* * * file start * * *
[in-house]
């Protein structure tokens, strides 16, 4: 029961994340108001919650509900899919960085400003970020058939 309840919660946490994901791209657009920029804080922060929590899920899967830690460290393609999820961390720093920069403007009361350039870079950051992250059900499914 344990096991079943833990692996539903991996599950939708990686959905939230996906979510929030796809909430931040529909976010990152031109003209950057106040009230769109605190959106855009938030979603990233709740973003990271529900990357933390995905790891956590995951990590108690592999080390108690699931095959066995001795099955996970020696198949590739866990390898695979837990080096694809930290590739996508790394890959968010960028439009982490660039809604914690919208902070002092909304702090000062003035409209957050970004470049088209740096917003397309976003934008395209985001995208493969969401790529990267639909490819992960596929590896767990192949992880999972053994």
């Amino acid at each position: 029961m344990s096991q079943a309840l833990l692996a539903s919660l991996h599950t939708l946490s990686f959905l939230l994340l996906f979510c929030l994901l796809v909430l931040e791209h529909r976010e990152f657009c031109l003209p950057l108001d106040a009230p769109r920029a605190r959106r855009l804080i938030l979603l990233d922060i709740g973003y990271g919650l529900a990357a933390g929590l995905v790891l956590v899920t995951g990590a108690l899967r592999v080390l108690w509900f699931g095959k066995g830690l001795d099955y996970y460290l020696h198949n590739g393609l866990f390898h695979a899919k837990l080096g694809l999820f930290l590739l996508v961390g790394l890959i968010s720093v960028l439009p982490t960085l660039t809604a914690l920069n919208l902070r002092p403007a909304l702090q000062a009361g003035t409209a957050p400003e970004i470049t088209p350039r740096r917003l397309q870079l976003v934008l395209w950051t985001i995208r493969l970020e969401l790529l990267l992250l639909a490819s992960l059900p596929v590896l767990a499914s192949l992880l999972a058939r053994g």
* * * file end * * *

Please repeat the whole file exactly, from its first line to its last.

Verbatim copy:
[in-house]
């Protein structure tokens, strides 16, 4: 029961994340108001919650509900899919960085400003970020058939 309840919660946490994901791209657009920029804080922060929590899920899967830690460290393609999820961390720093920069403007009361350039870079950051992250059900499914 344990096991079943833990692996539903991996599950939708990686959905939230996906979510929030796809909430931040529909976010990152031109003209950057106040009230769109605190959106855009938030979603990233709740973003990271529900990357933390995905790891956590995951990590108690592999080390108690699931095959066995001795099955996970020696198949590739866990390898695979837990080096694809930290590739996508790394890959968010960028439009982490660039809604914690919208902070002092909304702090000062003035409209957050970004470049088209740096917003397309976003934008395209985001995208493969969401790529990267639909490819992960596929590896767990192949992880999972053994």
């Amino acid at each position: 029961m344990s096991q079943a309840l833990l692996a539903s919660l991996h599950t939708l946490s990686f959905l939230l994340l996906f979510c929030l994901l796809v909430l931040e791209h529909r976010e990152f657009c031109l003209p950057l108001d106040a009230p769109r920029a605190r959106r855009l804080i938030l979603l990233d922060i709740g973003y990271g919650l529900a990357a933390g929590l995905v790891l956590v899920t995951g990590a108690l899967r592999v080390l108690w509900f699931g095959k066995g830690l001795d099955y996970y460290l020696h198949n590739g393609l866990f390898h695979a899919k837990l080096g694809l999820f930290l590739l996508v961390g790394l890959i968010s720093v960028l439009p982490t960085l660039t809604a914690l920069n919208l902070r002092p403007a909304l702090q000062a009361g003035t409209a957050p400003e970004i470049t088209p350039r740096r917003l397309q870079l976003v934008l395209w950051t985001i995208r493969l970020e969401l790529l990267l992250l639909a490819s992960l059900p596929v590896l767990a499914s192949l992880l999972a058939r053994g």